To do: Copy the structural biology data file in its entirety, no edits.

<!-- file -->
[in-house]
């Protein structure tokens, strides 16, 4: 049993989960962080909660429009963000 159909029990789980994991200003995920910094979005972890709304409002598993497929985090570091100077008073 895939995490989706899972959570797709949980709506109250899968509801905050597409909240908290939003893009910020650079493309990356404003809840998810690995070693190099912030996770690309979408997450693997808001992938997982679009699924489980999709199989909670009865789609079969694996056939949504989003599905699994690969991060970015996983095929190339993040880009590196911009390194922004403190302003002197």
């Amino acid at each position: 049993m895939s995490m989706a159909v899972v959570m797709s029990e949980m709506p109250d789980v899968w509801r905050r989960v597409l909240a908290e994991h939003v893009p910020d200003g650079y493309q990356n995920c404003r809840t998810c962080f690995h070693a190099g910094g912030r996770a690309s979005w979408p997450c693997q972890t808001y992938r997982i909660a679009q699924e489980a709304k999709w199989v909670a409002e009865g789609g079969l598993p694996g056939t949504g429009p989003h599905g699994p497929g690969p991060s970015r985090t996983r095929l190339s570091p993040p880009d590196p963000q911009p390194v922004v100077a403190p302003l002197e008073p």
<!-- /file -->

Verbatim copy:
[in-house]
């Protein structure tokens, strides 16, 4: 049993989960962080909660429009963000 159909029990789980994991200003995920910094979005972890709304409002598993497929985090570091100077008073 895939995490989706899972959570797709949980709506109250899968509801905050597409909240908290939003893009910020650079493309990356404003809840998810690995070693190099912030996770690309979408997450693997808001992938997982679009699924489980999709199989909670009865789609079969694996056939949504989003599905699994690969991060970015996983095929190339993040880009590196911009390194922004403190302003002197």
């Amino acid at each position: 049993m895939s995490m989706a159909v899972v959570m797709s029990e949980m709506p109250d789980v899968w509801r905050r989960v597409l909240a908290e994991h939003v893009p910020d200003g650079y493309q990356n995920c404003r809840t998810c962080f690995h070693a190099g910094g912030r996770a690309s979005w979408p997450c693997q972890t808001y992938r997982i909660a679009q699924e489980a709304k999709w199989v909670a409002e009865g789609g079969l598993p694996g056939t949504g429009p989003h599905g699994p497929g690969p991060s970015r985090t996983r095929l190339s570091p993040p880009d590196p963000q911009p390194v922004v100077a403190p302003l002197e008073p």